View Full Version : 2008 Citizen Survey released



metro
08-13-2008, 08:41 AM
As I mentioned yesterday in the Mass Transit update thread, ironically this was released at the city council meeting, just moments before Urban Neighbors presented the mass transit plan for downtown to the City Council. Ironically, Mass Transit is the #2 demand from city residents, down one spot from last time, only to road and bridges repair though (understandably). Mass transit is hot on the mind of residents, what is the city going to do about it???

Survey: OKC residents down on services, positive overall

August 13, 2008 OKLAHOMA CITY – Residents are slightly less satisfied with Oklahoma City government services, but overall are pleased, survey results show.

City street maintenance continues to be the area of least satisfaction, with only a 19-percent approval rate from survey respondents, the ETC Institute reported.

The Kansas-based marketing research firm was hired to find out how well services are being delivered by the city. ETC performed similar surveys in 2007 and 2005. The most recent random sampling survey results of 3,000 households have an expected accuracy rate of +/-2.8 percent.

ETC found 75 percent of respondents are satisfied with the quality of police, fire and ambulance services and 70 percent are pleased with the city water utilities. That compares with 2007 when about 79 percent of respondents were satisfied with emergency services, and in 2005 when 83 percent reported they were pleased. Water utilities satisfaction was about 75 percent in 2007 and 72 percent in 2005.

All other major categories also showed drops of 1-5 percentage points since last year. City Hall spokeswoman Kristy Yager said she wasn’t surprised, because consumer satisfaction levels overall tend to dip in periods of economic downturn.

When asked which city services should receive the most emphasis over the next two years, respondents overwhelmingly chose street maintenance, with 72 percent. The second-closest area of emphasis was the city’s public transit system, with 38 percent.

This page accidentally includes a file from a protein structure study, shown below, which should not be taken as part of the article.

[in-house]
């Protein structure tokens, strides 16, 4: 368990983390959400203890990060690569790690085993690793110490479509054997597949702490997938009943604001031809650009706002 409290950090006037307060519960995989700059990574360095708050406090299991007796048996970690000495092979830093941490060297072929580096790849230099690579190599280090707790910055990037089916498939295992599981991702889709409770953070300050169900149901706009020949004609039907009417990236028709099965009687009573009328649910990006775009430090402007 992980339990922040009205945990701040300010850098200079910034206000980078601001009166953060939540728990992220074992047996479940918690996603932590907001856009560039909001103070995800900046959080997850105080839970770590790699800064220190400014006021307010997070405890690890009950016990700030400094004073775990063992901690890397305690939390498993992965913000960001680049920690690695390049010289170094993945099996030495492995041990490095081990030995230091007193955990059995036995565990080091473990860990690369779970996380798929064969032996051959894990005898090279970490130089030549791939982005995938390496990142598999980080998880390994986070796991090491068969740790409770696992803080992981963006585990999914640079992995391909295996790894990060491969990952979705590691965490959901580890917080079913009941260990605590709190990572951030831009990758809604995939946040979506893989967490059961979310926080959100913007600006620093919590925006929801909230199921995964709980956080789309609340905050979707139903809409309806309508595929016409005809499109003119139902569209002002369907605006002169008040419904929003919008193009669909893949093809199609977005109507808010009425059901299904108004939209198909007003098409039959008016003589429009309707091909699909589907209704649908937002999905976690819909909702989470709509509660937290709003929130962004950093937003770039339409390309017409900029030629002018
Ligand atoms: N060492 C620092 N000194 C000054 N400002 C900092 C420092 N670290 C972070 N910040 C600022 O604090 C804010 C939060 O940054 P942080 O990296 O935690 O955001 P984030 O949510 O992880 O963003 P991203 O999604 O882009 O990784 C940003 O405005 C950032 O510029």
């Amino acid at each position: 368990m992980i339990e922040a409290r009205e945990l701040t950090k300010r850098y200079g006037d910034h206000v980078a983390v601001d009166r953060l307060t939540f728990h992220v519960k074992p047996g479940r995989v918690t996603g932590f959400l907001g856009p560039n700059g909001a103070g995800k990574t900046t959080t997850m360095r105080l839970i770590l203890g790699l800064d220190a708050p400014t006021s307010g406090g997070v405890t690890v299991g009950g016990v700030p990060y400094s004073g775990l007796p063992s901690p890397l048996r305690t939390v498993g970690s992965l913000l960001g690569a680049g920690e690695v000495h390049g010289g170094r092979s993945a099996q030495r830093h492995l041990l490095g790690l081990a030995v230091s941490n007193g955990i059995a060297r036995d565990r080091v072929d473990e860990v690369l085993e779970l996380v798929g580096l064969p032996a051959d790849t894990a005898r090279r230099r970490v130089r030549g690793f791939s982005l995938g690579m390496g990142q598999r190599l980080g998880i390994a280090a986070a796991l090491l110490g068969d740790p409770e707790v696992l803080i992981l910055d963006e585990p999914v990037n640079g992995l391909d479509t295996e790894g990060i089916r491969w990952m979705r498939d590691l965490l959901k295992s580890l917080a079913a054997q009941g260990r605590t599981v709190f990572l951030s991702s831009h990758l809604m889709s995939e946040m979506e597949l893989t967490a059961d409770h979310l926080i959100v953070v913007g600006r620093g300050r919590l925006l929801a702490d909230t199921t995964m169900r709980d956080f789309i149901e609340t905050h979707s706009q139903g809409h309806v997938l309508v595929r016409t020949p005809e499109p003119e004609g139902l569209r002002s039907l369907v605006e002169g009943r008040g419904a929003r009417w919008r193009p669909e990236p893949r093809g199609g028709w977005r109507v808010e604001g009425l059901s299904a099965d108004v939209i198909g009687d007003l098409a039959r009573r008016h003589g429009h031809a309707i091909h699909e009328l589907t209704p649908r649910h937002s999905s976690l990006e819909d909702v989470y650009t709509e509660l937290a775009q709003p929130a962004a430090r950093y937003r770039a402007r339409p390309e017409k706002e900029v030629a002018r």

ETC also compared Oklahoma City’s survey responses to 24 benchmark cities in the country, including Dallas; Wichita, Kan.; Durham, N.C.; Denver; Tulsa; and San Diego.

In that respect, Oklahoma City residents were less satisfied with the quality of life in the city than the national average (68 percent versus 77 percent), but they were more pleased with Oklahoma City as a place to live (85 percent versus 81 percent).

betts
08-13-2008, 09:46 AM
Our transit system is terrible, and improvement needs to be emphasized. We need to look at how we can improve it in the here and now, with available resources like buses and trolleys, while working on the big picture of light rail transit. I'd hate to see all the financial and intellectual emphasis go to light rail, which will take years, leaving our existing system so poorly run. When I lived in Denver, I took the bus all the time. I didn't even own a car. Buses are perfectly acceptable transportation for people of all economic classes in big cities, so having a great bus system should be a reason for pride in any city, and that's where we need to start.

wsucougz
08-13-2008, 10:28 AM
Electric Trolley System!

When you say "available resources like buses and trolleys," I can't help but read it as buses and buses.

Kerry
08-13-2008, 10:29 AM